It’s disconcerting how wide the chasm of language and foundational assumptions may sometimes prove between two people—in a profound sense, the distance between two parallel universes. We can stand in a room with someone, converse with them, laugh, share, empathize with each other in many ways, and yet somehow still occupy worlds with differing laws of physics, diverging epistemological frameworks, even incompatible rules of logic. This alienness is unnerving, and from a communications perspective, daunting. How can anyone bridge such deep conceptual divides in any practical amount of time? We rarely get more than a few seconds to reach someone in a blog post, outreach message, or everyday personal exchange.

The skeptical literature contains many contributions from people who have taken this challenge seriously. A great place to start is Karla McLaren’s 2004 Skeptical Inquirer article, “Bridging the Chasm Between Two Cultures.”

It’s vital that a way be found to help people in my [New Age] culture question, think about, and critically interpret the barrage of information and misinformation they receive on a daily basis. However, it’s also vital that the information be culturally sensitive. … I know firsthand that the skeptical viewpoint cannot [currently] be heard or assimilated in the New Age and metaphysical community; it is anathema, and that’s a shame for every single one of us.

Other noteworthy discussions in this vein include astronomer Phil Plait’s “Don’t Be a Dick” speech (video), psychologist Ray Hyman’s influential essay “Proper Criticism,” and of course Carl Sagan’s Demon-Haunted World. Sagan returned to the theme many times, advising skeptics to “temper our criticism with kindness.”5 Aaron’s World producer Mike Meraz contributed a worthy grassroots effort with his short-lived program Actually Speaking, a podcast which explored “the human side of skepticism…from an interpersonal perspective”—that is, a communication primer for skeptics. All advised speaking softly and listening hard.6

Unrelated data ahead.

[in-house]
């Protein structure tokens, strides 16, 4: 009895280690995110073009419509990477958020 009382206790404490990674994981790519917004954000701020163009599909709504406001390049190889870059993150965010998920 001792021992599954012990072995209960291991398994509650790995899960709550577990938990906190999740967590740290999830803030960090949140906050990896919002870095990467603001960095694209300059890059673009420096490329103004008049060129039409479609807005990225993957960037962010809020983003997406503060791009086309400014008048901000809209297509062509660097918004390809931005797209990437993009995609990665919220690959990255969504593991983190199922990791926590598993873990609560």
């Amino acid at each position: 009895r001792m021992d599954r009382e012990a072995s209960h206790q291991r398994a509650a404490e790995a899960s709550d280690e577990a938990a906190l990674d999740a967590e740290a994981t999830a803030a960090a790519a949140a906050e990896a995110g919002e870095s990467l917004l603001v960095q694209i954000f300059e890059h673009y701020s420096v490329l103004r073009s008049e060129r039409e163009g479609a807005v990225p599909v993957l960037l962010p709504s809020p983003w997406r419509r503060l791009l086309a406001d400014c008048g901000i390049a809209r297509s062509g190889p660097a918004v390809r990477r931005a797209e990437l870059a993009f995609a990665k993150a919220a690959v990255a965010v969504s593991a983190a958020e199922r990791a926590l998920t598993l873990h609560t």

It should be understood that none of these contributions “solved” the problem in any ultimate sense. The truth is that it’s difficult to effectively communicate ideas, especially if those ideas challenge deeply held beliefs. These writers have instead tended to focus on communication’s “easy” problem: removing unnecessary obstacles to understanding, and avoiding willful alienation of the very people one wishes to reach.

  1. Gordon Pennycook, James Allan Cheyne, Nathaniel Barr, Derek J. Koehler, and Jonathan A. Fugelsang. “On the Reception and Detection of Pseudo-Profound Bullshit.” Judgment and Decision Making, Vol. 10, No. 6, November 2015, pp. 549–563. (PDF)
  2. Ibid.
  3. Ibid. The authors add, “We emphasize that we deliberately selected tweets that seemed vague and, therefore, the selected statements should not be taken as representative of Chopra’s tweet history or body of work.”
  4. Carl Sagan. “Wonder and Skepticism.” Skeptical Inquirer. Volume 19.1, January / February 1995. As republished at